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BPH Influenced by Several Factors

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BPH Influenced by Several Factors

BPH, or benign prostatic hyperplasia, is a common condition for which there are no clear answers. Experts have yet to discover a distinct cause for enlargement of the prostate but they have established that several factors may influence the development or worsening of this condition. As is usually the case, some of these factors are within a man’s control and some are not.

  1. Age. According to research, a man’s risk for developing BPH seems to tip to the “likely” side around the age of 50. Approximately 35 percent of men first show signs of this condition during their 50s, whereas only 20 percent of cases occur in men aged 40-49. Risk increases to 58 percent during a man’s 60’s, and is at 84 percent after age 70. Age-related factors believed to contribute to these risks include hormone changes and damage to  blood vessels around the prostate.
  2. Family history. Studies suggest that men whose brother, father, grandfather, or son have been diagnosed with BPH have a higher risk of developing enlarged prostate themselves. This risk is elevated if a close family member was diagnosed before the age of 50.
  3. High DHT. Dihydrotestosterone, or DHT, is a chemical that is derived from the male hormone testosterone. The prostate grows as dictated by this hormone, which is produced in the testes. While excessive DHT seems to be linked to enlarged prostate, testosterone itself is not. The problem occurs in the conversion of testosterone by the enzyme 5-alpha-reductase.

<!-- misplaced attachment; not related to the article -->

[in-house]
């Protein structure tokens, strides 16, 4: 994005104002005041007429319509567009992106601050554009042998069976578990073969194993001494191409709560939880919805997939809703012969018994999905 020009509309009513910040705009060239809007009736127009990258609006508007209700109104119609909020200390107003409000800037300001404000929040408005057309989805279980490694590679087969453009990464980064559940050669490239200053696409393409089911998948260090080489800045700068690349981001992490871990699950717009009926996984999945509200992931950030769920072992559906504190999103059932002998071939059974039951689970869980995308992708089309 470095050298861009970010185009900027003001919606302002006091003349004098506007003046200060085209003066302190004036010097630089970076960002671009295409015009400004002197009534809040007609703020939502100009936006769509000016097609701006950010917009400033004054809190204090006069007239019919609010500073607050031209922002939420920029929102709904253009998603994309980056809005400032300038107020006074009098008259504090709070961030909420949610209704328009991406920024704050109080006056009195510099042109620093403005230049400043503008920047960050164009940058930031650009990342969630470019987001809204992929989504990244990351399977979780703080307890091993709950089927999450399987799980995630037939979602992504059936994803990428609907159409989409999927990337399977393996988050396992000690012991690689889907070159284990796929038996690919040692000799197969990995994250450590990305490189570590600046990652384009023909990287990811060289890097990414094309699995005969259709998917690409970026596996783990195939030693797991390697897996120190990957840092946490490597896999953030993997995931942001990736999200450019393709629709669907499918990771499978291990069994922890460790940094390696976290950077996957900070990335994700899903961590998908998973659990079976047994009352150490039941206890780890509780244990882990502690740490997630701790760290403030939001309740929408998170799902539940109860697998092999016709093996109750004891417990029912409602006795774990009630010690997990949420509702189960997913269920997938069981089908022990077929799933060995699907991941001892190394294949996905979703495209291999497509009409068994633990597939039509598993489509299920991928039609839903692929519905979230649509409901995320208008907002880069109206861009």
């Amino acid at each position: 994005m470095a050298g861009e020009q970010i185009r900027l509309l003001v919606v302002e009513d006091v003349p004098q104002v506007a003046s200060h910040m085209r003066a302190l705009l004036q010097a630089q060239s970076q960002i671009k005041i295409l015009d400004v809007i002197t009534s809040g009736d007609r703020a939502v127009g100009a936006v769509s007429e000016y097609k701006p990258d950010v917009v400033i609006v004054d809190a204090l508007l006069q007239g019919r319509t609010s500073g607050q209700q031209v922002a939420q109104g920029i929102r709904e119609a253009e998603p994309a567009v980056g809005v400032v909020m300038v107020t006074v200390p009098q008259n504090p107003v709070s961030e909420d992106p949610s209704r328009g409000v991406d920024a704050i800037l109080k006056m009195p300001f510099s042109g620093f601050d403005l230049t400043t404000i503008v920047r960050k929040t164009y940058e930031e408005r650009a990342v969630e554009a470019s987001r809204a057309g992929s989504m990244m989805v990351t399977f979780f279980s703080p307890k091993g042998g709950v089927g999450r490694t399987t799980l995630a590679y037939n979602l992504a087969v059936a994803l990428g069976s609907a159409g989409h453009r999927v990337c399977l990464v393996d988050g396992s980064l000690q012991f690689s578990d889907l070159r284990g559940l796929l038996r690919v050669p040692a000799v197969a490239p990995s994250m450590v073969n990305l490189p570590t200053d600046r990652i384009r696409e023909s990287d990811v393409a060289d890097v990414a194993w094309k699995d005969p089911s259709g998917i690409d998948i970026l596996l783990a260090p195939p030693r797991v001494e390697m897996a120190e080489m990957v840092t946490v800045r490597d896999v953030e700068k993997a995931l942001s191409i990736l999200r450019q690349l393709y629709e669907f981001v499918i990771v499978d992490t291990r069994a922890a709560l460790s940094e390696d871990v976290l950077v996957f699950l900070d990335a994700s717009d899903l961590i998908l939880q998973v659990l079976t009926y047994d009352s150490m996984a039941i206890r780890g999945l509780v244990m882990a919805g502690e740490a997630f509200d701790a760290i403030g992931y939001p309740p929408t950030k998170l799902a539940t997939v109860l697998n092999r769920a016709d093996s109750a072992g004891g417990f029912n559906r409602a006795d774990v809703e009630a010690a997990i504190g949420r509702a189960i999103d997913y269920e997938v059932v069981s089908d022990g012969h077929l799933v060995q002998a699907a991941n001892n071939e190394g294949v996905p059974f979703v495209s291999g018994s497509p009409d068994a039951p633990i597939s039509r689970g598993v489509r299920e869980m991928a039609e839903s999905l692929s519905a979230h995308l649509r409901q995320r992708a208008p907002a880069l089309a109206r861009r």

4. High estradiol. Estradiol is a form of the female hormone estrogen. It is normal for men to have a small amount of this hormone, just as it is normal for women to have a small amount of testosterone in their bodies. If imbalance occurs between male and female hormones, men are at risk of low libido, increased body fat, and enlarged prostate.
  5. Obesity. Extra pounds, especially around the midsection, are degrading to a man’s health. In addition to increasing the risk of BPH, obesity in men has also been linked to an increased risk of lower urinary tract infections.

Benign prostatic hyperplasia is not prostate cancer and is not believed to increase a man’s risk of prostate cancer. It can, however, be a concerning and frustrating condition to live with.

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